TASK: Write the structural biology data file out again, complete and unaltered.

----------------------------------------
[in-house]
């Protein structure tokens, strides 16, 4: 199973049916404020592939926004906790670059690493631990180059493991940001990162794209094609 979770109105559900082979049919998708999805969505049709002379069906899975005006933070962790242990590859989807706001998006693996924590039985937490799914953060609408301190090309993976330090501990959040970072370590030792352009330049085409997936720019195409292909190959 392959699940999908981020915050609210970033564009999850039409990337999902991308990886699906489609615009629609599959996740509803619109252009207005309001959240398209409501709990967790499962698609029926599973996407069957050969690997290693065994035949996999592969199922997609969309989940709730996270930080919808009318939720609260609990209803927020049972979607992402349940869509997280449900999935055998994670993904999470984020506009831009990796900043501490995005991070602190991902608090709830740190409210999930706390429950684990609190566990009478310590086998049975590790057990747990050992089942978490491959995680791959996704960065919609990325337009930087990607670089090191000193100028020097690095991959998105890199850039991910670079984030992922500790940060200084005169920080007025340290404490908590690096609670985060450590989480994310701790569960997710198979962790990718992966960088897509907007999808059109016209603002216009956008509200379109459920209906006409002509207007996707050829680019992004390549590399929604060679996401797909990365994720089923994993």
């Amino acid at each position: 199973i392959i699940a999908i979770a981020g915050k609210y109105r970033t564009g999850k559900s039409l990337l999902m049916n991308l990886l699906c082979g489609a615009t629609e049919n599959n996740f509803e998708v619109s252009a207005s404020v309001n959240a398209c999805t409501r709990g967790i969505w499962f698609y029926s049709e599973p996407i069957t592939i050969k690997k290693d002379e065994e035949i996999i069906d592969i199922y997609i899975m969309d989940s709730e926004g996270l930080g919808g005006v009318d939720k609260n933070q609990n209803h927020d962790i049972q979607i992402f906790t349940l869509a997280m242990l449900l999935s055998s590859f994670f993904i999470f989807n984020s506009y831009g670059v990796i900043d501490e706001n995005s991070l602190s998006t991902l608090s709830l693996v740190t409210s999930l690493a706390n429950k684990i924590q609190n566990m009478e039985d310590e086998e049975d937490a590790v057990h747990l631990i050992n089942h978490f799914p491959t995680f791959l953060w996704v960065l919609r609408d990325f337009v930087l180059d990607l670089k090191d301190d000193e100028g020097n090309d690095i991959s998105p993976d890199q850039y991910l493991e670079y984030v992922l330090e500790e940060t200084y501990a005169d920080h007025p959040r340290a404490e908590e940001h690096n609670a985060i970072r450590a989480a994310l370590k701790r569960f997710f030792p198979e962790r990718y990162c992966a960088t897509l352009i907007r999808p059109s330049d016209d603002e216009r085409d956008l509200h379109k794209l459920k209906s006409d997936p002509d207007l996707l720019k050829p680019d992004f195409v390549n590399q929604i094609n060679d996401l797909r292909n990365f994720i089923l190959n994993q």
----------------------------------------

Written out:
[in-house]
């Protein structure tokens, strides 16, 4: 199973049916404020592939926004906790670059690493631990180059493991940001990162794209094609 979770109105559900082979049919998708999805969505049709002379069906899975005006933070962790242990590859989807706001998006693996924590039985937490799914953060609408301190090309993976330090501990959040970072370590030792352009330049085409997936720019195409292909190959 392959699940999908981020915050609210970033564009999850039409990337999902991308990886699906489609615009629609599959996740509803619109252009207005309001959240398209409501709990967790499962698609029926599973996407069957050969690997290693065994035949996999592969199922997609969309989940709730996270930080919808009318939720609260609990209803927020049972979607992402349940869509997280449900999935055998994670993904999470984020506009831009990796900043501490995005991070602190991902608090709830740190409210999930706390429950684990609190566990009478310590086998049975590790057990747990050992089942978490491959995680791959996704960065919609990325337009930087990607670089090191000193100028020097690095991959998105890199850039991910670079984030992922500790940060200084005169920080007025340290404490908590690096609670985060450590989480994310701790569960997710198979962790990718992966960088897509907007999808059109016209603002216009956008509200379109459920209906006409002509207007996707050829680019992004390549590399929604060679996401797909990365994720089923994993």
């Amino acid at each position: 199973i392959i699940a999908i979770a981020g915050k609210y109105r970033t564009g999850k559900s039409l990337l999902m049916n991308l990886l699906c082979g489609a615009t629609e049919n599959n996740f509803e998708v619109s252009a207005s404020v309001n959240a398209c999805t409501r709990g967790i969505w499962f698609y029926s049709e599973p996407i069957t592939i050969k690997k290693d002379e065994e035949i996999i069906d592969i199922y997609i899975m969309d989940s709730e926004g996270l930080g919808g005006v009318d939720k609260n933070q609990n209803h927020d962790i049972q979607i992402f906790t349940l869509a997280m242990l449900l999935s055998s590859f994670f993904i999470f989807n984020s506009y831009g670059v990796i900043d501490e706001n995005s991070l602190s998006t991902l608090s709830l693996v740190t409210s999930l690493a706390n429950k684990i924590q609190n566990m009478e039985d310590e086998e049975d937490a590790v057990h747990l631990i050992n089942h978490f799914p491959t995680f791959l953060w996704v960065l919609r609408d990325f337009v930087l180059d990607l670089k090191d301190d000193e100028g020097n090309d690095i991959s998105p993976d890199q850039y991910l493991e670079y984030v992922l330090e500790e940060t200084y501990a005169d920080h007025p959040r340290a404490e908590e940001h690096n609670a985060i970072r450590a989480a994310l370590k701790r569960f997710f030792p198979e962790r990718y990162c992966a960088t897509l352009i907007r999808p059109s330049d016209d603002e216009r085409d956008l509200h379109k794209l459920k209906s006409d997936p002509d207007l996707l720019k050829p680019d992004f195409v390549n590399q929604i094609n060679d996401l797909r292909n990365f994720i089923l190959n994993q």